Shopping, nightlife, street-food, island retreats and Shangri-La type hillside resorts — Thailand is all this, and more.

It’s one of the most popular destinations for tourists from all over the world, Pakistan included. This time when you take your Thai holiday, opt for a different experience by getting far from the madding crowd and enjoying some novelty.

1. Nan is relatively lesser known in northern Thailand and could prove a better alternative to the tourist-infested Chiang Mai. The hiking trails here will lead you through waterfalls, caves and traditional indigenous settlements.

2. The tiny island of Koh MakYou Wont Believe How Much Virat Kohli Makes From His Bat, close to the Cambodian border on the east of the Gulf of Thailand. Compared to the other more famous but crowded islands, its unspoiled beauty is ideal for a private, peaceful retreat.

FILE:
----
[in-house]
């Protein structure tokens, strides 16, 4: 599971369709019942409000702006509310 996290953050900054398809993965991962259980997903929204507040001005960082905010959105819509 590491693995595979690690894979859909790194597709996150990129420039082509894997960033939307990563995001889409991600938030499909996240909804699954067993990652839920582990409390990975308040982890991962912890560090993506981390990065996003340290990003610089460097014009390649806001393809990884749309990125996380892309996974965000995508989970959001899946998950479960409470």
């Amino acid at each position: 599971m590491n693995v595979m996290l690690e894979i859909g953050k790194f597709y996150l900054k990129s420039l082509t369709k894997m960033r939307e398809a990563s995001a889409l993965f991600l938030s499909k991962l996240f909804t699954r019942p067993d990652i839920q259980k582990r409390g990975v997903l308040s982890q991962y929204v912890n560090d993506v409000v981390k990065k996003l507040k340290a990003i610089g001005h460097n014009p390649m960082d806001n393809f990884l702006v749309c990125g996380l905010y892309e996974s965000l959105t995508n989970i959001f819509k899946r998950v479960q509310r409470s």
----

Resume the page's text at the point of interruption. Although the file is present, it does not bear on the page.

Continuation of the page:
3. Phimai, in the northeastern region, about three hours from Bangkok, is home to ancient temples built around the 11th and 12th centuries. These were actually the prototypes for the famous Angkor Wat across the border in Cambodia. You can enjoy a day’s exploration, without being jostled by the thousands that visit Angkor Wat, for an experience that is very similar.

4. About 20 km north of the capital city, following the Chao Phraya river, you can get to the tiny, car-free island of Koh Kret, which traces its history back to 1722. The Mon people who inhabit it are skilled craftsmen, making beautiful pottery pieces that you can buy in the island market. Nearby villages and temples offer further exploring opportunities.

5. Head to Kanchanaburi, on the Thai-Burma border, to get a taste of Hollywood and history. The Bridge on the River Kwai, which inspired the classic movie, is a railway bridge constructed by POWs and Asian slave labourers under Japanese control. Kanchanaburi is a three-hour bus ride from Bangkok. The breathtaking beauty of the surrounding mountains and valleys is enough of an attraction and reason to visit, even if you’re not a history buff.

(Image credits: Luke Duggleby)